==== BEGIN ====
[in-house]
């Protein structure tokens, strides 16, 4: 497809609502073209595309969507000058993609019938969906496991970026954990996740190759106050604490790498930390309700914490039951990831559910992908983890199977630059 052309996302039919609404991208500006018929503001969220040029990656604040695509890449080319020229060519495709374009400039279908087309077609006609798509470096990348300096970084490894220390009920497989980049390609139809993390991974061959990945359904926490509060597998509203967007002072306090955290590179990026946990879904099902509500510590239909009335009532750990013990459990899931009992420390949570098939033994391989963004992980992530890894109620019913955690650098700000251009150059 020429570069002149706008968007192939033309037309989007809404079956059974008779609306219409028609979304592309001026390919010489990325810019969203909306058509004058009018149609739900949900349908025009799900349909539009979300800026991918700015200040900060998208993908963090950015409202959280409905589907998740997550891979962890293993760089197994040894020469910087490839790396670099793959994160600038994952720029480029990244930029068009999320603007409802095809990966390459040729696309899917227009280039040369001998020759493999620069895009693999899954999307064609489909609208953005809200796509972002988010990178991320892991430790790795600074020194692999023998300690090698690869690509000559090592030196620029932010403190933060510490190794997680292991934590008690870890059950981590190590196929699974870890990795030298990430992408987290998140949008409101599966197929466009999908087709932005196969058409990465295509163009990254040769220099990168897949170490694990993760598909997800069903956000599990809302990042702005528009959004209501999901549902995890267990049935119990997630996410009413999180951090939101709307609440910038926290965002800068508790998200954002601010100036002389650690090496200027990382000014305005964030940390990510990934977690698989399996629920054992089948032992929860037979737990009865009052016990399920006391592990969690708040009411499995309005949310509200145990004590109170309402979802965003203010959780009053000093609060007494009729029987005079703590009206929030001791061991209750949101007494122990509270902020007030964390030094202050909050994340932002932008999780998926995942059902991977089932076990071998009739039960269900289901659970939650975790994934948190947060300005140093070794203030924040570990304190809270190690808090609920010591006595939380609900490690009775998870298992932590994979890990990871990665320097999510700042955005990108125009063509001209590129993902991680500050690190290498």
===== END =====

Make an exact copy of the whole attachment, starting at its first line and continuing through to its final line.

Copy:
[in-house]
């Protein structure tokens, strides 16, 4: 497809609502073209595309969507000058993609019938969906496991970026954990996740190759106050604490790498930390309700914490039951990831559910992908983890199977630059 052309996302039919609404991208500006018929503001969220040029990656604040695509890449080319020229060519495709374009400039279908087309077609006609798509470096990348300096970084490894220390009920497989980049390609139809993390991974061959990945359904926490509060597998509203967007002072306090955290590179990026946990879904099902509500510590239909009335009532750990013990459990899931009992420390949570098939033994391989963004992980992530890894109620019913955690650098700000251009150059 020429570069002149706008968007192939033309037309989007809404079956059974008779609306219409028609979304592309001026390919010489990325810019969203909306058509004058009018149609739900949900349908025009799900349909539009979300800026991918700015200040900060998208993908963090950015409202959280409905589907998740997550891979962890293993760089197994040894020469910087490839790396670099793959994160600038994952720029480029990244930029068009999320603007409802095809990966390459040729696309899917227009280039040369001998020759493999620069895009693999899954999307064609489909609208953005809200796509972002988010990178991320892991430790790795600074020194692999023998300690090698690869690509000559090592030196620029932010403190933060510490190794997680292991934590008690870890059950981590190590196929699974870890990795030298990430992408987290998140949008409101599966197929466009999908087709932005196969058409990465295509163009990254040769220099990168897949170490694990993760598909997800069903956000599990809302990042702005528009959004209501999901549902995890267990049935119990997630996410009413999180951090939101709307609440910038926290965002800068508790998200954002601010100036002389650690090496200027990382000014305005964030940390990510990934977690698989399996629920054992089948032992929860037979737990009865009052016990399920006391592990969690708040009411499995309005949310509200145990004590109170309402979802965003203010959780009053000093609060007494009729029987005079703590009206929030001791061991209750949101007494122990509270902020007030964390030094202050909050994340932002932008999780998926995942059902991977089932076990071998009739039960269900289901659970939650975790994934948190947060300005140093070794203030924040570990304190809270190690808090609920010591006595939380609900490690009775998870298992932590994979890990990871990665320097999510700042955005990108125009063509001209590129993902991680500050690190290498």